Staff training will be essential both for regular employees and any new staff who need to be drafted in. Equally important, workplace etiquette will need to change.

Flu is usually transmitted by coughs and sneezes, so a colleague who doesn’t use a handkerchief could be spreading a potentially fatal disease. Workers should not need to wear the type of surgical masks used during the Sars outbreak of 2003, but consistent hygiene is essential. As door handles and taps are another common breeding ground for infection, expect to enforce the mandatory use of antiseptic wipes to keep all common work areas germ-free. In the meantime, the advice is don’t panic – plan ahead.

Pandemic planning

The main source of government information is the Department of Health (DoH) publication Pandemic Flu: UK Influenza Contingency Plan. Its advice is to:



  • Consider the implications of staff absence at a time when the workload for some may be increased.

  • Establish minimum staffing levels.

  • Identify a ‘front-line’ group of essential employees.

  • Look at ways of redeploying staff to do jobs they may not be trained to do or are not familiar with, or to recruit additional staff or volunteers.

  • Set up systems for vetting additional staff, including volunteers.

  • Look at overnight accommodation – for example, portable accommodation for people to rest between shifts when transport may be difficult or disrupted.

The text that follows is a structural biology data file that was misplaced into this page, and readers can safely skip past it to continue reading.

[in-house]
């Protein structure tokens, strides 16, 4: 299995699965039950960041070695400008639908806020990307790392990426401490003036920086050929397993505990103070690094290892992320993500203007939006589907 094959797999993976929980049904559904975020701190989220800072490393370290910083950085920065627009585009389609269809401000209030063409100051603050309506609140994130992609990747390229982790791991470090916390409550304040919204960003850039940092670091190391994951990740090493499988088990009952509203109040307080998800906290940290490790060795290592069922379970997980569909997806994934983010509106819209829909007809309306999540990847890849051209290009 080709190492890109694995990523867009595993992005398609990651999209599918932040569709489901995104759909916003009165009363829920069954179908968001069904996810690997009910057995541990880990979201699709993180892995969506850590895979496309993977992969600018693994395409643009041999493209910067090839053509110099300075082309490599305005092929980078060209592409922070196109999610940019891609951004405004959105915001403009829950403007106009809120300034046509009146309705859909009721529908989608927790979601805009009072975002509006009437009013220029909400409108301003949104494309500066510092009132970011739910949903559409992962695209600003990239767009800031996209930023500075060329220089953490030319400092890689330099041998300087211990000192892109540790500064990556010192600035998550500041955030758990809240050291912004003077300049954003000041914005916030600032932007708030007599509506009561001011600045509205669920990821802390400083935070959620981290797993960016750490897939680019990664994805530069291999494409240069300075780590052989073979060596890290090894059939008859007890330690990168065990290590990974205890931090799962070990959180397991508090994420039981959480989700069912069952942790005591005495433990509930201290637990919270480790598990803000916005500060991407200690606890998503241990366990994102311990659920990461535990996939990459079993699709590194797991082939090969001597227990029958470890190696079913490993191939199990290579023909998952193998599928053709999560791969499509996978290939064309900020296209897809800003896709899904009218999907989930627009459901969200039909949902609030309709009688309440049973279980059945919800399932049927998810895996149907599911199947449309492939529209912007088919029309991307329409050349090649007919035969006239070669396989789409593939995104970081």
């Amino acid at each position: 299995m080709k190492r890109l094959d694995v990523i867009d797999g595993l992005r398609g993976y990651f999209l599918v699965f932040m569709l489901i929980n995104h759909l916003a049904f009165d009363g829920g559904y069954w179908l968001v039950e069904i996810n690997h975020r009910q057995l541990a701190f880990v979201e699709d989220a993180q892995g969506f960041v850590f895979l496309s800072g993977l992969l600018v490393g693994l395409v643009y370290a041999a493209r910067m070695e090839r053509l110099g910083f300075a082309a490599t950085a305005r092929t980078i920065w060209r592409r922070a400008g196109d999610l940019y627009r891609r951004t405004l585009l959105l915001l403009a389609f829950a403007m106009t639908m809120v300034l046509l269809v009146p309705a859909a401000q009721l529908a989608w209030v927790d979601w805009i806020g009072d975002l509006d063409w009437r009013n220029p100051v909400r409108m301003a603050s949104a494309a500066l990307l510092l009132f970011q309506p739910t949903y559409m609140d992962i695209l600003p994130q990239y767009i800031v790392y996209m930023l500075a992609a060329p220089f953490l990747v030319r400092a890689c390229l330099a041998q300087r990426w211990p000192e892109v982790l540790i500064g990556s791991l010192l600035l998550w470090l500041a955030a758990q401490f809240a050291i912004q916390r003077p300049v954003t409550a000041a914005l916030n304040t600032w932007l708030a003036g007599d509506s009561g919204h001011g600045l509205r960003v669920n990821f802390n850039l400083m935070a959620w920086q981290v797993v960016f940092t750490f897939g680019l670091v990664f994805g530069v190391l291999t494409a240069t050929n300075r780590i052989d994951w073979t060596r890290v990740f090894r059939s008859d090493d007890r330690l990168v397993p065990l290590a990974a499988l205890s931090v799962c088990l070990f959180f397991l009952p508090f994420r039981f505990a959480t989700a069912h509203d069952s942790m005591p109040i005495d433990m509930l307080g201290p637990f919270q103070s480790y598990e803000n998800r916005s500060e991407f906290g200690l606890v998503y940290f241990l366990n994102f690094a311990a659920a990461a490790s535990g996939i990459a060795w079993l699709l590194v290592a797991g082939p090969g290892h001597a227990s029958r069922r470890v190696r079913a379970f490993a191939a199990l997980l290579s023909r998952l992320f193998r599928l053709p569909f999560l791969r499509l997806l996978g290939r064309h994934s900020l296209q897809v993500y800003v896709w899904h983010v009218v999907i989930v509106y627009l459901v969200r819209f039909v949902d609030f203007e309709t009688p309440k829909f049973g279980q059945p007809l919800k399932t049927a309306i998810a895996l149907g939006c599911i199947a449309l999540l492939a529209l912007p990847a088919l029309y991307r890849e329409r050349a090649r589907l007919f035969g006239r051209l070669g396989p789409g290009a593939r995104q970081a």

• Make sure staff rosters allow for adequate break and leave periods to ensure a sustainable response over several weeks.

The DoH also stresses the need for adequate staff training for both regular staff and staff drafted in or redeployed. Key issues include:



  • Make sure staff training is tailored to the unusual working conditions.

  • Plan and organise training for volunteers.

  • Teach staff how to handle and work with volunteers.

  • Keep a database of former or recently retired clinical staff or local doctors who may be called upon to help.

  • Include the need for surge capacity – the ability to meet increased demand – in regular planning.

  • Plan for counselling or other forms of help for staff who may need psychological support during what will be a difficult time at work and at home.

What is a pandemic?

A pandemic is the spread of a disease over a wide geographical area, with outbreaks or epidemics occurring in many countries and in most regions of the world.

Influenza (flu) pandemics have swept the globe from time to time throughout history with devastating effect, far in excess of that resulting from the ‘seasonal’ influenza which (in the UK) occurs most winters.

Three pandemics occurred in the last century – in 1918-19 (‘Spanish’ flu), 1957-58 (‘Asian’ flu) and 1968-69 (‘Hong Kong’ flu). Up to a quarter of the UK population became ill each time, many thousands of people died and the associated economic and social disruption was huge. The most severe – the 1918-19 outbreak – is estimated to have killed about 250,000 people in the UK and between 20 million and 40 million people worldwide – a greater toll than the whole of the First World War.

Source: UK Influenza Pandemic Contingency Plan, March 2005